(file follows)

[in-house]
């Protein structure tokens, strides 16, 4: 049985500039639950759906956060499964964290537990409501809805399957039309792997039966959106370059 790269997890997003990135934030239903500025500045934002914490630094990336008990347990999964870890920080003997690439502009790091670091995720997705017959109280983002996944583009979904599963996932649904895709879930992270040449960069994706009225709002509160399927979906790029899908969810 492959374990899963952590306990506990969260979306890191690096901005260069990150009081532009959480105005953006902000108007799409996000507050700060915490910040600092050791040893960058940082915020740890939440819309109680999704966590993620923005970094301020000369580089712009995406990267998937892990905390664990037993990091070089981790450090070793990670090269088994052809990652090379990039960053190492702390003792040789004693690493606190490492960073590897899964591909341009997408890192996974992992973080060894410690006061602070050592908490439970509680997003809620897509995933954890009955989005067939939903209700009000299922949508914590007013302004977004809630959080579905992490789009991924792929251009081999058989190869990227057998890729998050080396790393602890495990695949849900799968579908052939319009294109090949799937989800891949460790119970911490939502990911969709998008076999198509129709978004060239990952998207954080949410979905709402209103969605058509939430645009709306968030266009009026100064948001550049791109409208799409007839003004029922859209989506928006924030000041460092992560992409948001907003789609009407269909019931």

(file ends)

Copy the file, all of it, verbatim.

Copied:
[in-house]
């Protein structure tokens, strides 16, 4: 049985500039639950759906956060499964964290537990409501809805399957039309792997039966959106370059 790269997890997003990135934030239903500025500045934002914490630094990336008990347990999964870890920080003997690439502009790091670091995720997705017959109280983002996944583009979904599963996932649904895709879930992270040449960069994706009225709002509160399927979906790029899908969810 492959374990899963952590306990506990969260979306890191690096901005260069990150009081532009959480105005953006902000108007799409996000507050700060915490910040600092050791040893960058940082915020740890939440819309109680999704966590993620923005970094301020000369580089712009995406990267998937892990905390664990037993990091070089981790450090070793990670090269088994052809990652090379990039960053190492702390003792040789004693690493606190490492960073590897899964591909341009997408890192996974992992973080060894410690006061602070050592908490439970509680997003809620897509995933954890009955989005067939939903209700009000299922949508914590007013302004977004809630959080579905992490789009991924792929251009081999058989190869990227057998890729998050080396790393602890495990695949849900799968579908052939319009294109090949799937989800891949460790119970911490939502990911969709998008076999198509129709978004060239990952998207954080949410979905709402209103969605058509939430645009709306968030266009009026100064948001550049791109409208799409007839003004029922859209989506928006924030000041460092992560992409948001907003789609009407269909019931």